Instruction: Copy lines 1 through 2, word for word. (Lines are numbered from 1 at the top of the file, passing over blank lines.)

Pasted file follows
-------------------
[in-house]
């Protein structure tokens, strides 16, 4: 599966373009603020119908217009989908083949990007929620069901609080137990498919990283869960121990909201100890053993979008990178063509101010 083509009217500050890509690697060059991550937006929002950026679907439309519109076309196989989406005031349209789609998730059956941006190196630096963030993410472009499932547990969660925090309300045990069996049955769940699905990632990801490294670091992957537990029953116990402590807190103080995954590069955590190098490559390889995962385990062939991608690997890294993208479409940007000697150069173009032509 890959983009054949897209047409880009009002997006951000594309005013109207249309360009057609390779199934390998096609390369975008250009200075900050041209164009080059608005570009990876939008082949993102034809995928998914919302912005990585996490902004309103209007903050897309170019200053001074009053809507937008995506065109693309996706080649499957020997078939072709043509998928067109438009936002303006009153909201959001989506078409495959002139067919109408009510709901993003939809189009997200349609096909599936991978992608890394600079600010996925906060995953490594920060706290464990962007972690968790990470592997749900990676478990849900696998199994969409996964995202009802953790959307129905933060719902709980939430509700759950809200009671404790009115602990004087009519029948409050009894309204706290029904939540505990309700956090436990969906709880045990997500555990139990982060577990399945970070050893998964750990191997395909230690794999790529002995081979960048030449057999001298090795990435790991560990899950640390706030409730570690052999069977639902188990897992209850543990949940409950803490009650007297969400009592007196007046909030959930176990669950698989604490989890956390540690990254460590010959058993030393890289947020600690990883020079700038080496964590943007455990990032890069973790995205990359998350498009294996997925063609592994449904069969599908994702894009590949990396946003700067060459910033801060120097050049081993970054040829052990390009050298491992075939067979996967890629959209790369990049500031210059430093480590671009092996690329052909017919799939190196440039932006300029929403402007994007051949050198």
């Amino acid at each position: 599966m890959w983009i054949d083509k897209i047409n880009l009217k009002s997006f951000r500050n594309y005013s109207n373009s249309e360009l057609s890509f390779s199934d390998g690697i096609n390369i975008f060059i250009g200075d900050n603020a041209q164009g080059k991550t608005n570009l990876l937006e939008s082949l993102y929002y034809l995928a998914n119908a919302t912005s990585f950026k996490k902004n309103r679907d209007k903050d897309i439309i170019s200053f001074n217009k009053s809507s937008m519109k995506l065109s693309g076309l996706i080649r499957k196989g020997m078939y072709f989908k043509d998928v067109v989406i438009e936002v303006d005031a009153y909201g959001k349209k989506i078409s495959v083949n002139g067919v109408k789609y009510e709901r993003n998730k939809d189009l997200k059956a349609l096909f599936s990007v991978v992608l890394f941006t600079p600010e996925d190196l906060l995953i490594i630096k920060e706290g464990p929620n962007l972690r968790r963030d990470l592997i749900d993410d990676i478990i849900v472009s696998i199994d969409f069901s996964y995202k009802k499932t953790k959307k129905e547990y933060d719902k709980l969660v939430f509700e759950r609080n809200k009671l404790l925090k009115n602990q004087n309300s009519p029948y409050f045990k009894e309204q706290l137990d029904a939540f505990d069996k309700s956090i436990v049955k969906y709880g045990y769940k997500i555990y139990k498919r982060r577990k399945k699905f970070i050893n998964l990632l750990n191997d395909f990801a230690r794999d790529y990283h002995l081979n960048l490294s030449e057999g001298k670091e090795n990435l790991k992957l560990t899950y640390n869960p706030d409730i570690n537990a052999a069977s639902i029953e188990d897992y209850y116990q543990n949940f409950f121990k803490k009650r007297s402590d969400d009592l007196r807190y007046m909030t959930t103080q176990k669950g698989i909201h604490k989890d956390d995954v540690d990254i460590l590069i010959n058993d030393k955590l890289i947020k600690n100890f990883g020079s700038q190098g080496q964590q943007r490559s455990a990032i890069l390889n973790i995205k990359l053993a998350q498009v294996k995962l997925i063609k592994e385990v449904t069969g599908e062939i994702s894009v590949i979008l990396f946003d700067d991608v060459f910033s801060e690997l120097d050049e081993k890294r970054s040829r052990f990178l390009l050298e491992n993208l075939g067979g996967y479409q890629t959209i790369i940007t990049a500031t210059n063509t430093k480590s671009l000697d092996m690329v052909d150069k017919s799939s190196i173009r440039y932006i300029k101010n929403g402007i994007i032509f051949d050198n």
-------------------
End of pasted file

[in-house]
């Protein structure tokens, strides 16, 4: 599966373009603020119908217009989908083949990007929620069901609080137990498919990283869960121990909201100890053993979008990178063509101010 083509009217500050890509690697060059991550937006929002950026679907439309519109076309196989989406005031349209789609998730059956941006190196630096963030993410472009499932547990969660925090309300045990069996049955769940699905990632990801490294670091992957537990029953116990402590807190103080995954590069955590190098490559390889995962385990062939991608690997890294993208479409940007000697150069173009032509 890959983009054949897209047409880009009002997006951000594309005013109207249309360009057609390779199934390998096609390369975008250009200075900050041209164009080059608005570009990876939008082949993102034809995928998914919302912005990585996490902004309103209007903050897309170019200053001074009053809507937008995506065109693309996706080649499957020997078939072709043509998928067109438009936002303006009153909201959001989506078409495959002139067919109408009510709901993003939809189009997200349609096909599936991978992608890394600079600010996925906060995953490594920060706290464990962007972690968790990470592997749900990676478990849900696998199994969409996964995202009802953790959307129905933060719902709980939430509700759950809200009671404790009115602990004087009519029948409050009894309204706290029904939540505990309700956090436990969906709880045990997500555990139990982060577990399945970070050893998964750990191997395909230690794999790529002995081979960048030449057999001298090795990435790991560990899950640390706030409730570690052999069977639902188990897992209850543990949940409950803490009650007297969400009592007196007046909030959930176990669950698989604490989890956390540690990254460590010959058993030393890289947020600690990883020079700038080496964590943007455990990032890069973790995205990359998350498009294996997925063609592994449904069969599908994702894009590949990396946003700067060459910033801060120097050049081993970054040829052990390009050298491992075939067979996967890629959209790369990049500031210059430093480590671009092996690329052909017919799939190196440039932006300029929403402007994007051949050198």